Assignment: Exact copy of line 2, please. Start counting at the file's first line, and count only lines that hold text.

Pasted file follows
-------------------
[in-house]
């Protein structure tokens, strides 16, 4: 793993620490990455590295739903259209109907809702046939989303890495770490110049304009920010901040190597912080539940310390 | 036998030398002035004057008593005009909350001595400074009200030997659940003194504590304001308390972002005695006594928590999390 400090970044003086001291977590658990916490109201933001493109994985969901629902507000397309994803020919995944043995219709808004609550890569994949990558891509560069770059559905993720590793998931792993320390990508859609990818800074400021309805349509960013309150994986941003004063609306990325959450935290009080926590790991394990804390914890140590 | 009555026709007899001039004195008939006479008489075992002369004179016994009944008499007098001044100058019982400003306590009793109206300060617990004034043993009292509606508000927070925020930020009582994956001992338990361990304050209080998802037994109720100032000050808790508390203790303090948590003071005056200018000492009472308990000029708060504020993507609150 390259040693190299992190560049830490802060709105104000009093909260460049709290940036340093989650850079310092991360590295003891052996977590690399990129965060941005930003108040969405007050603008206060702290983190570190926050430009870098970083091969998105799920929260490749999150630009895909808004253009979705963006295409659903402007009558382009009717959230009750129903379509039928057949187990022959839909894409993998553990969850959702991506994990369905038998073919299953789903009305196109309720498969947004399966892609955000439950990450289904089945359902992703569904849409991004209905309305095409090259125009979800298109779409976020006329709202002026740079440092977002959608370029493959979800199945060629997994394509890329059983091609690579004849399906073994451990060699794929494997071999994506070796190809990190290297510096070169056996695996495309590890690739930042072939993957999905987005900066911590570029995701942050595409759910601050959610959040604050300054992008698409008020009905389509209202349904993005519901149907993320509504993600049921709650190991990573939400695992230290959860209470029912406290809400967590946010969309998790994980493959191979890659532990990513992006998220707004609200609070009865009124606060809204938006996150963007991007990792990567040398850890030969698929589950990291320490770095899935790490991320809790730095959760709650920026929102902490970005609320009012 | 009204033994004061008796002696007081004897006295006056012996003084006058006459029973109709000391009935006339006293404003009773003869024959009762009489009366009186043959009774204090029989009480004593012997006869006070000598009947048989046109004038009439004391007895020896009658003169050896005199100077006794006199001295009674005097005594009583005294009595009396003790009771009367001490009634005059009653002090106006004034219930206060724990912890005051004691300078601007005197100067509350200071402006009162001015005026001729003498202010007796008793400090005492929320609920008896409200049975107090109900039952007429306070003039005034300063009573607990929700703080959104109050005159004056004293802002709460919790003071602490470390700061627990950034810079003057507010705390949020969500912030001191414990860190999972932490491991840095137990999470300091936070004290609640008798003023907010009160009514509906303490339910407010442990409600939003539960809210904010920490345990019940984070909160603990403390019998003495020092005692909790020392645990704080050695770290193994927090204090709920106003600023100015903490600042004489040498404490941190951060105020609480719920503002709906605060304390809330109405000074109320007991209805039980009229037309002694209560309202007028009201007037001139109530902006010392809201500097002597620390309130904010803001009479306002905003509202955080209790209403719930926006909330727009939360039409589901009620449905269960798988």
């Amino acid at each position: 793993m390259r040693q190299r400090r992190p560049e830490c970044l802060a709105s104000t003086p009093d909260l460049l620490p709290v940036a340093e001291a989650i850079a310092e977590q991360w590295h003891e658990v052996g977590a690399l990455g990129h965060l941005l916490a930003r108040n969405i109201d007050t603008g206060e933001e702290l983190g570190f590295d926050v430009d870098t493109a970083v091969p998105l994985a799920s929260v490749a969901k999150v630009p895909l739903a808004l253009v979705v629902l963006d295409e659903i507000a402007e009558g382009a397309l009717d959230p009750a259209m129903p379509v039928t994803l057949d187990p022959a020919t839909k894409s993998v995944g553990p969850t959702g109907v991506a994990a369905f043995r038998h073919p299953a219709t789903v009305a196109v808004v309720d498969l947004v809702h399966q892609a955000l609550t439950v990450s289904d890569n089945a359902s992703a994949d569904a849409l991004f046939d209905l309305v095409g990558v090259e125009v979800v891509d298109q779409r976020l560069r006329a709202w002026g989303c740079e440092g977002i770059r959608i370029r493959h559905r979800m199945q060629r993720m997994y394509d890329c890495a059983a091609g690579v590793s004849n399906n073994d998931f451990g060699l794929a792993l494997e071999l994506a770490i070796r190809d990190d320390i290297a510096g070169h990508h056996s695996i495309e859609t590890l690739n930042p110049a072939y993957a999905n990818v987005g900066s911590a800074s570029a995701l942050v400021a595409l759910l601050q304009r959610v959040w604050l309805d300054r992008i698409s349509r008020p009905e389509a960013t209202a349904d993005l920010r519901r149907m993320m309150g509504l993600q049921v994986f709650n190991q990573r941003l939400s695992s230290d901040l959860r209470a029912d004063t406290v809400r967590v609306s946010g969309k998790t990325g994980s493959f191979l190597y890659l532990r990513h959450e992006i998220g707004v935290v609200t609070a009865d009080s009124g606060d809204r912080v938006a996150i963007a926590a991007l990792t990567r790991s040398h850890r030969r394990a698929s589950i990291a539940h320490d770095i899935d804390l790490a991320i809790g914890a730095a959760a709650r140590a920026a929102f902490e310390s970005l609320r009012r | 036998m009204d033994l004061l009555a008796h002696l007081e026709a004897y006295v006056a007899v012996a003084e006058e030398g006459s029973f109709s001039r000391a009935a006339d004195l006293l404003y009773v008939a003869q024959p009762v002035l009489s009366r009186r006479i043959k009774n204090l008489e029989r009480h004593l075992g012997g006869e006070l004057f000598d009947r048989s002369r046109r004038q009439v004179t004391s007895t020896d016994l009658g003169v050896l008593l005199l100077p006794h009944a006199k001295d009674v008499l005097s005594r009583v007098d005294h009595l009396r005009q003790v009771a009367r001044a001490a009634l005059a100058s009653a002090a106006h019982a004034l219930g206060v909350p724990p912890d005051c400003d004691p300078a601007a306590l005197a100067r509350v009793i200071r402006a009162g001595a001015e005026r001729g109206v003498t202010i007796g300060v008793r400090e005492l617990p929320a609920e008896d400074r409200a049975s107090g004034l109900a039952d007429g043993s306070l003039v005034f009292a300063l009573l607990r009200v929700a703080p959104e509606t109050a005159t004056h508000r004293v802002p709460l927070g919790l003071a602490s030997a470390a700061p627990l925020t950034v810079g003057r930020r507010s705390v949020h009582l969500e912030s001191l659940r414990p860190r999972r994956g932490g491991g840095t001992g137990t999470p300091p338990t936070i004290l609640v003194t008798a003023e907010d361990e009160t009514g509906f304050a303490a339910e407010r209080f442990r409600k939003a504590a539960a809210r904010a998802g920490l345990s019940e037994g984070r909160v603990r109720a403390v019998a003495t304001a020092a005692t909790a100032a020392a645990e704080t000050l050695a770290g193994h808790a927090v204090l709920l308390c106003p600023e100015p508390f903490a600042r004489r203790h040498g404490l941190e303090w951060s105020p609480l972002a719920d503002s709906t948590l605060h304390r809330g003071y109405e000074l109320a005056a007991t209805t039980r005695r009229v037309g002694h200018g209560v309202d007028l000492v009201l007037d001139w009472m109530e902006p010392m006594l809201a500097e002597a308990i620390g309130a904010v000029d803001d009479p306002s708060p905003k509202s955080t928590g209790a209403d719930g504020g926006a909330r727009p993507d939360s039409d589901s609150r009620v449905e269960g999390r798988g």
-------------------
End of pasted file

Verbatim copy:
């Protein structure tokens, strides 16, 4: 793993620490990455590295739903259209109907809702046939989303890495770490110049304009920010901040190597912080539940310390 | 036998030398002035004057008593005009909350001595400074009200030997659940003194504590304001308390972002005695006594928590999390 400090970044003086001291977590658990916490109201933001493109994985969901629902507000397309994803020919995944043995219709808004609550890569994949990558891509560069770059559905993720590793998931792993320390990508859609990818800074400021309805349509960013309150994986941003004063609306990325959450935290009080926590790991394990804390914890140590 | 009555026709007899001039004195008939006479008489075992002369004179016994009944008499007098001044100058019982400003306590009793109206300060617990004034043993009292509606508000927070925020930020009582994956001992338990361990304050209080998802037994109720100032000050808790508390203790303090948590003071005056200018000492009472308990000029708060504020993507609150 390259040693190299992190560049830490802060709105104000009093909260460049709290940036340093989650850079310092991360590295003891052996977590690399990129965060941005930003108040969405007050603008206060702290983190570190926050430009870098970083091969998105799920929260490749999150630009895909808004253009979705963006295409659903402007009558382009009717959230009750129903379509039928057949187990022959839909894409993998553990969850959702991506994990369905038998073919299953789903009305196109309720498969947004399966892609955000439950990450289904089945359902992703569904849409991004209905309305095409090259125009979800298109779409976020006329709202002026740079440092977002959608370029493959979800199945060629997994394509890329059983091609690579004849399906073994451990060699794929494997071999994506070796190809990190290297510096070169056996695996495309590890690739930042072939993957999905987005900066911590570029995701942050595409759910601050959610959040604050300054992008698409008020009905389509209202349904993005519901149907993320509504993600049921709650190991990573939400695992230290959860209470029912406290809400967590946010969309998790994980493959191979890659532990990513992006998220707004609200609070009865009124606060809204938006996150963007991007990792990567040398850890030969698929589950990291320490770095899935790490991320809790730095959760709650920026929102902490970005609320009012 | 009204033994004061008796002696007081004897006295006056012996003084006058006459029973109709000391009935006339006293404003009773003869024959009762009489009366009186043959009774204090029989009480004593012997006869006070000598009947048989046109004038009439004391007895020896009658003169050896005199100077006794006199001295009674005097005594009583005294009595009396003790009771009367001490009634005059009653002090106006004034219930206060724990912890005051004691300078601007005197100067509350200071402006009162001015005026001729003498202010007796008793400090005492929320609920008896409200049975107090109900039952007429306070003039005034300063009573607990929700703080959104109050005159004056004293802002709460919790003071602490470390700061627990950034810079003057507010705390949020969500912030001191414990860190999972932490491991840095137990999470300091936070004290609640008798003023907010009160009514509906303490339910407010442990409600939003539960809210904010920490345990019940984070909160603990403390019998003495020092005692909790020392645990704080050695770290193994927090204090709920106003600023100015903490600042004489040498404490941190951060105020609480719920503002709906605060304390809330109405000074109320007991209805039980009229037309002694209560309202007028009201007037001139109530902006010392809201500097002597620390309130904010803001009479306002905003509202955080209790209403719930926006909330727009939360039409589901009620449905269960798988």